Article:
Tuesday, May 8, 2012

RCI Cyberjournal

Edition 7 May 2012
Canadian International Financial Sports Weather

Israeli president thanks Canada
Israeli President Shimon Peres thanked Stephen Harper for his staunch support of Israel, and Canada for its 60 years of friendship Monday as the Israeli president began a full state visit. The Nobel laureate has been a fixture in Israeli politics since 1959, serving in 12 cabinets and twice as prime minister.
The president's five-day trip to Canada began as Israeli Prime Minister Benjamin Netanyahu called an early national election amid talk of an "existential threat" to Israel from Iran's nuclear program. Mr. Peres has expressed reservations about a pre-emptive strike against Iran, and his language upon arriving in Canada was that of the diplomat who won the Peace Prize in 1995 for his work with Yasser Arafat and Yitzhak Rabin on the Oslo Accords. The Israeli president was greeted by the prime minister in the rotunda of Parliament's Hall of Honour, and the two then moved to Mr. Harper's office for what he called a "chat."

Canadian warship makes drug raid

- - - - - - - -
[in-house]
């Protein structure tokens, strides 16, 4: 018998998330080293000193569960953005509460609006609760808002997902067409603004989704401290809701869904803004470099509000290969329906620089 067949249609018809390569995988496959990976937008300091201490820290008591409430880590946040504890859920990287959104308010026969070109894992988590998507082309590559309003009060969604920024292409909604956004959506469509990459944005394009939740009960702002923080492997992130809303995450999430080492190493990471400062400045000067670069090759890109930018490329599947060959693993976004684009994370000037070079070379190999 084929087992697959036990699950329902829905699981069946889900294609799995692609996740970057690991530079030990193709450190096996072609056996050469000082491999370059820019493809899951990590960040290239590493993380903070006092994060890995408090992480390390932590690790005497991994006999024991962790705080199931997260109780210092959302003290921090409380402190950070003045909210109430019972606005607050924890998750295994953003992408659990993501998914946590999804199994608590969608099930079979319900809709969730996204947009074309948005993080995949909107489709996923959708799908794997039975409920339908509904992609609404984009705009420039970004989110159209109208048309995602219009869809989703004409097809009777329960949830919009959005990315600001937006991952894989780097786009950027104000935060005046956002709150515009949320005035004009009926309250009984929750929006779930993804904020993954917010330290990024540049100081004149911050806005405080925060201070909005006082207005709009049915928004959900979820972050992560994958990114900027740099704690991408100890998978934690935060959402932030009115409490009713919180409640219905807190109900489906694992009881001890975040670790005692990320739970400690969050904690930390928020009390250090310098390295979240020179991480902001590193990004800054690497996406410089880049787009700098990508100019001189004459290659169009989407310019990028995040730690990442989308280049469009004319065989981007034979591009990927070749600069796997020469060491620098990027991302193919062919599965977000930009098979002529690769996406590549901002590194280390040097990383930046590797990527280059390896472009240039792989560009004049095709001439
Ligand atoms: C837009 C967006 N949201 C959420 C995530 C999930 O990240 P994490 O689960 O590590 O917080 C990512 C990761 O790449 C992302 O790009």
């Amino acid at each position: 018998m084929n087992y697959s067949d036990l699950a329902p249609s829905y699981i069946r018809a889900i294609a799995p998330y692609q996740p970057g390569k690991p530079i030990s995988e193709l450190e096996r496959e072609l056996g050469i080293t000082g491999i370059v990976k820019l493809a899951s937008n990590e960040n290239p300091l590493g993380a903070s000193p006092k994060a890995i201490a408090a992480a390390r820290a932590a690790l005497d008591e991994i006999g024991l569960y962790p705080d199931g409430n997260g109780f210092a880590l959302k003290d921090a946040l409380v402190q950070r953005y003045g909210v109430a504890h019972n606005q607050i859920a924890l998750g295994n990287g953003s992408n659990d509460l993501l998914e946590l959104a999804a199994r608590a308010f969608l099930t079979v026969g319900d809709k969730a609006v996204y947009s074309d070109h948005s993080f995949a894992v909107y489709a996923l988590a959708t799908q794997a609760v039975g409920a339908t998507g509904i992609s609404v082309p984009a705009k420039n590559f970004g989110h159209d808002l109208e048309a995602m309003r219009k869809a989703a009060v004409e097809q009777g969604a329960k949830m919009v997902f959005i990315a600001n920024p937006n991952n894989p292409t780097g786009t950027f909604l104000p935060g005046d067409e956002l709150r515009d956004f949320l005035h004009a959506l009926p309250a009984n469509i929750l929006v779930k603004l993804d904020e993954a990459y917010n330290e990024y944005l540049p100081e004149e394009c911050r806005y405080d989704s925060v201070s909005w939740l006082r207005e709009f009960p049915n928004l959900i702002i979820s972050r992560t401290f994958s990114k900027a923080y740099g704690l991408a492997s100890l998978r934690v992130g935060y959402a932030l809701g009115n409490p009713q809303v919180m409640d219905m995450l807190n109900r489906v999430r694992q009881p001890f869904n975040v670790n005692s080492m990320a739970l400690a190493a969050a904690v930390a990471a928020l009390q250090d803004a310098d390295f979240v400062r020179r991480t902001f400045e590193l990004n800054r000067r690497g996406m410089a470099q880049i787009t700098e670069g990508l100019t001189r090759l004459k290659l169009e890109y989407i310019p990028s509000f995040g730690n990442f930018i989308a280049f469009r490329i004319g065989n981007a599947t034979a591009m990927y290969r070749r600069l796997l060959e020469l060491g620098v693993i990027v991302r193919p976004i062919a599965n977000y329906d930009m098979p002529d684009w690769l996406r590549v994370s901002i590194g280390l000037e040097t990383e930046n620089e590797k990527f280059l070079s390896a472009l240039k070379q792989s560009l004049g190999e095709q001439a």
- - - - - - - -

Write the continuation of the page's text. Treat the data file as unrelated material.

The Royal Canadian Navy says one of its warships has intercepted an illicit drug shipment in the Gulf of Aden. The navy says HMCS Charlottetown made the seizure Saturday as part of a 26-nation counter-narcotics task force in the Gulf north of Somalia. The navy says eight packages were retrieved from the water, containing 270 kilograms of hashish.

Western premier takes exception to NDP leader's attitude toward oilsands
Saskatchewan Premier Brad Wall is using Twitter to poke fun at federal New Democratic Party Leader Thomas Mulcair. Mr. Wall takes issue with comments Mr. Mulcair made over the weekend while discussing the oilsands. The NDP leader said that the oilsands are artificially inflating the Canadian dollar and hollowing out the country's manufacturing sector. He called it the definition of Dutch disease, a reference to the Netherlands and how a natural gas find in that country led to declines in manufacturing in the 1960s. While the oilsands are largely an Alberta issue, Saskatchewan's economy is heavily dependant on resource revenue and the premier says he wants Mr. Mulcair to explain himself.